Introduction: Cartilage thickness and volume loss measurements using quantitative magnetic resonance imaging (qMRI) are suggested to detect significant cartilage changes over short time intervals. We aimed to compare these two different approaches looking at the global knee and subregions, using data from an osteoarthritis (OA) multicentre randomised clinical trial.
Methods: Three hundred and fifty-five patients with symptomatic knee OA were recruited for a two-year, double-blind, randomised clinical trial evaluating the effect of 200 mg licofelone twice daily and 500 mg naproxen twice daily on cartilage loss, and 301 patients had baseline MRI. MRIs were performed at baseline, 6, 12 and 24 months. Cartilage volume and thickness in the global joint, medial and lateral compartments, and central weight-bearing subregions of the medial and lateral femoral condyles and tibial plateaus were analysed. Data were analysed for the mean value imputed for intent-to-treat (ITT-MVI) and statistical analyses were performed using two-sample Student's t-test.
Results: Cartilage mean thickness loss in the global joint, lateral and medial compartments, as well as in medial compartments stratified according to patients with or without meniscal extrusion, was significantly less in the licofelone compared with the naproxen group at 12 and 24 months. Interestingly, these data were similar to those found when using cartilage volume loss as an outcome. Although greater cartilage volume and mean thickness loss was seen in central weight-bearing subregions of the medial and lateral compartments compared with the whole compartment and also in patients with meniscal lesions/extrusion, suggesting good sensitivity to change, its high standard deviation precluded for the condyles a high statistical power and abrogated statistically significant differences between the treatment groups.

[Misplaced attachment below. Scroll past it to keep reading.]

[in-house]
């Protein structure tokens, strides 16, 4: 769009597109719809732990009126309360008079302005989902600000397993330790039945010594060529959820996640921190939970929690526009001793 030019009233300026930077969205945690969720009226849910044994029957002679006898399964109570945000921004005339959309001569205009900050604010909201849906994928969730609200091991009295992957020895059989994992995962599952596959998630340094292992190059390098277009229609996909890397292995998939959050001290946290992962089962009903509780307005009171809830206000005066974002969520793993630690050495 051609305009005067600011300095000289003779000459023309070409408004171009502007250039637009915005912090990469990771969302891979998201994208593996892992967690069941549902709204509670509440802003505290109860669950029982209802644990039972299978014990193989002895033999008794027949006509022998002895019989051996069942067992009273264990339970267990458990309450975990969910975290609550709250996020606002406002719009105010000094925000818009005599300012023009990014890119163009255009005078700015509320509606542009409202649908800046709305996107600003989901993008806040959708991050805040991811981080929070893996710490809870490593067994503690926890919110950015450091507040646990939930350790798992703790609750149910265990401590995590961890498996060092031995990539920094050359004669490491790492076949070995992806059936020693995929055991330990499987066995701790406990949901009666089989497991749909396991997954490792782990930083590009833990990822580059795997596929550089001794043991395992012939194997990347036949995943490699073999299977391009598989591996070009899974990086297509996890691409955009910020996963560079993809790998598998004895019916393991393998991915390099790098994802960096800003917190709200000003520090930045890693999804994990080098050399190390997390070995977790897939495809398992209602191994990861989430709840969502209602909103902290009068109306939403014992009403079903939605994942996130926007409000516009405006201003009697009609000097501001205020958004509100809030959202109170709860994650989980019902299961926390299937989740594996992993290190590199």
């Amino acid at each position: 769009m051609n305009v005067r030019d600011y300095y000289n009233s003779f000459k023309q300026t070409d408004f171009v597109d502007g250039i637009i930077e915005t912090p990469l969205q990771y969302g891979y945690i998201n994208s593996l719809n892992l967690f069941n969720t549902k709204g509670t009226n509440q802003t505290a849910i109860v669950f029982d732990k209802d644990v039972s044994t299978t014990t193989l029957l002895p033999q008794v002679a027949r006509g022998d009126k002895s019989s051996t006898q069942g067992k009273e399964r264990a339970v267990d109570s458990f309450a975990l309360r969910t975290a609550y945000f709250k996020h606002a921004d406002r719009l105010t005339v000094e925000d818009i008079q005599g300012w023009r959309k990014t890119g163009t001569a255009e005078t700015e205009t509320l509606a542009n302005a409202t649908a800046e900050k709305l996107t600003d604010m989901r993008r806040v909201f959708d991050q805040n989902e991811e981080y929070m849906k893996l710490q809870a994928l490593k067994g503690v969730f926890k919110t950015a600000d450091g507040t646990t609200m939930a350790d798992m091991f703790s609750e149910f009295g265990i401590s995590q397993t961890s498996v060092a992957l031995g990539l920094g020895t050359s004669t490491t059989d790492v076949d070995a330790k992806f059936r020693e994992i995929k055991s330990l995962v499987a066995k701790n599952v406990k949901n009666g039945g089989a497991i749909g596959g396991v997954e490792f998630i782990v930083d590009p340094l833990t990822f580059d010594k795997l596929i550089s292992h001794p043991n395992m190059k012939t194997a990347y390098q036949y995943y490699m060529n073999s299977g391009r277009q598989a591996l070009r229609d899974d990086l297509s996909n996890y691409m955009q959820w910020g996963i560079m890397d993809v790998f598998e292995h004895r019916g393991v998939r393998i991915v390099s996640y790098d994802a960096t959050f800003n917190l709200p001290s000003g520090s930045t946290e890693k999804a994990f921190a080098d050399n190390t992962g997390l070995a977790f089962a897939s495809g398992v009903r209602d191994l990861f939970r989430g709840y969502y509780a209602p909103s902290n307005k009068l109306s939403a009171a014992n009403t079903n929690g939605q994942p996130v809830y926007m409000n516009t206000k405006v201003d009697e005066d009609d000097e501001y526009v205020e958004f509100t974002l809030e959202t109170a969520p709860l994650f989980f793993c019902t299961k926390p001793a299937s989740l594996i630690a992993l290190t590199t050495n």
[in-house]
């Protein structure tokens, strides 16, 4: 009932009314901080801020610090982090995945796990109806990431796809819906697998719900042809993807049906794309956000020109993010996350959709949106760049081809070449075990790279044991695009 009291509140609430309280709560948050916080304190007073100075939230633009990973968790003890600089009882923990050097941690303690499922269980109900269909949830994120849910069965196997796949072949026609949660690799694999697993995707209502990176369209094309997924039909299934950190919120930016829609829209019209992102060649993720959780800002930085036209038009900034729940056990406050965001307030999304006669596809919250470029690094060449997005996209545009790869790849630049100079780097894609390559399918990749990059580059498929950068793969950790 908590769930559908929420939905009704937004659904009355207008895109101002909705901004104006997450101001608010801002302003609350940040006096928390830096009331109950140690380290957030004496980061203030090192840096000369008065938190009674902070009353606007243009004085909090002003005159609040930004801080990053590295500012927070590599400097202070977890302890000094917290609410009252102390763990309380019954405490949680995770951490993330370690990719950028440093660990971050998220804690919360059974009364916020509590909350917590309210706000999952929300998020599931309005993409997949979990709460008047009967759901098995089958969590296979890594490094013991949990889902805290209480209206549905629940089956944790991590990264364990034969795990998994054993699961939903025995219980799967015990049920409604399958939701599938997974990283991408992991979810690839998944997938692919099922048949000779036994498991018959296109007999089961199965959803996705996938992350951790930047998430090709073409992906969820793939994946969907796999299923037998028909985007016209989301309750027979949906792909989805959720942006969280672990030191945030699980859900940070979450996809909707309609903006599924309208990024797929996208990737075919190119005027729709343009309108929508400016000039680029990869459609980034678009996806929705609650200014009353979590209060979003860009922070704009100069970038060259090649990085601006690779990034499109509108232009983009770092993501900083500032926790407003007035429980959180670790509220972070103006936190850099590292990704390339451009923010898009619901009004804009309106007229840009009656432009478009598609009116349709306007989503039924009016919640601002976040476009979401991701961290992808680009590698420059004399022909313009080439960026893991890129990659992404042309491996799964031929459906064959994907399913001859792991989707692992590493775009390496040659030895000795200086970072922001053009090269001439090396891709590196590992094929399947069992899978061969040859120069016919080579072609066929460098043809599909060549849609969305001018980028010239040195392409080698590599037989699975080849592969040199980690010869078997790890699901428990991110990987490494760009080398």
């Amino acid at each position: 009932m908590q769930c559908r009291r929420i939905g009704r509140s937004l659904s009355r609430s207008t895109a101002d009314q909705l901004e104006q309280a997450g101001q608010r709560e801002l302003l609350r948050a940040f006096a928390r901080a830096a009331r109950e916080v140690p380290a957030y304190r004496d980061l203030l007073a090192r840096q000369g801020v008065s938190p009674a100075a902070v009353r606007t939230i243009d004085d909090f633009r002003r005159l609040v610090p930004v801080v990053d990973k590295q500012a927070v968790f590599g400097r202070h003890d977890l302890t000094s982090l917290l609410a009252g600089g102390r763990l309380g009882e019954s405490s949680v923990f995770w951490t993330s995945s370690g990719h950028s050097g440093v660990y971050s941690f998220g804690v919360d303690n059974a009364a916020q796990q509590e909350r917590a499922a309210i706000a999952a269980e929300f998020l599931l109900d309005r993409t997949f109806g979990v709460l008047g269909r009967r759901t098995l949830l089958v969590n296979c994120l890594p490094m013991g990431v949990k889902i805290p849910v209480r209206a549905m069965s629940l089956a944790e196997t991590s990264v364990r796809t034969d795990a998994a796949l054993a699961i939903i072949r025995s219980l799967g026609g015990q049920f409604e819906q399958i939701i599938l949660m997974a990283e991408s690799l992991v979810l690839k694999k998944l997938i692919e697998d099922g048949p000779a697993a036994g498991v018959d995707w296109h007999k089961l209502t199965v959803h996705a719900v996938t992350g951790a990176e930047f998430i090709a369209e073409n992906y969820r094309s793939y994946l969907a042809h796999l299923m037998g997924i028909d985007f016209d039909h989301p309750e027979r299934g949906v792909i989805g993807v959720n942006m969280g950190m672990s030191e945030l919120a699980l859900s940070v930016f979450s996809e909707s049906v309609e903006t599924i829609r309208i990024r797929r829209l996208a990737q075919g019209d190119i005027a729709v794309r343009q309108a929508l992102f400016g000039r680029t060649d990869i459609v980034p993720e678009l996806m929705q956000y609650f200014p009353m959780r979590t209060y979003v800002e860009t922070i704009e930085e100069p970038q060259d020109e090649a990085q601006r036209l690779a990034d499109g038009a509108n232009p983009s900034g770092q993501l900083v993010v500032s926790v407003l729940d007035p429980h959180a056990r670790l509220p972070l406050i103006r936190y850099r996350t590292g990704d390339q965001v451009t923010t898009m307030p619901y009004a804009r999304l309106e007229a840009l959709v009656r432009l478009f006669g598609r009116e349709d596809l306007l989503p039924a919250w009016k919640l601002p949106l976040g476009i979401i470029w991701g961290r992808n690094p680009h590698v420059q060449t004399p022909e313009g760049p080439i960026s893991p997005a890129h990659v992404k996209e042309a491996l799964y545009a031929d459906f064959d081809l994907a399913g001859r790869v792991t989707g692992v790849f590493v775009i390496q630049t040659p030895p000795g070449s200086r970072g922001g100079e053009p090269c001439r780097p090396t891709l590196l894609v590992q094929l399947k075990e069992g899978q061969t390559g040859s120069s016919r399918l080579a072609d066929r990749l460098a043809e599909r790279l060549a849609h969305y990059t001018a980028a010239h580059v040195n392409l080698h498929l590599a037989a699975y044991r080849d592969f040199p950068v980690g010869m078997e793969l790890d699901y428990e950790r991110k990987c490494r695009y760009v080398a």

Conclusions: These data demonstrate that both the measurement of cartilage thickness and that of cartilage volume provide the same level of sensitivity to estimate cartilage loss in a clinical trial. However, the potential of gaining statistical power with the use of thickness/volume change in knee subregions as an outcome seems negated by high inter-patient variability. Moreover, there is no superiority in statistical power by selecting patients with meniscal extrusion.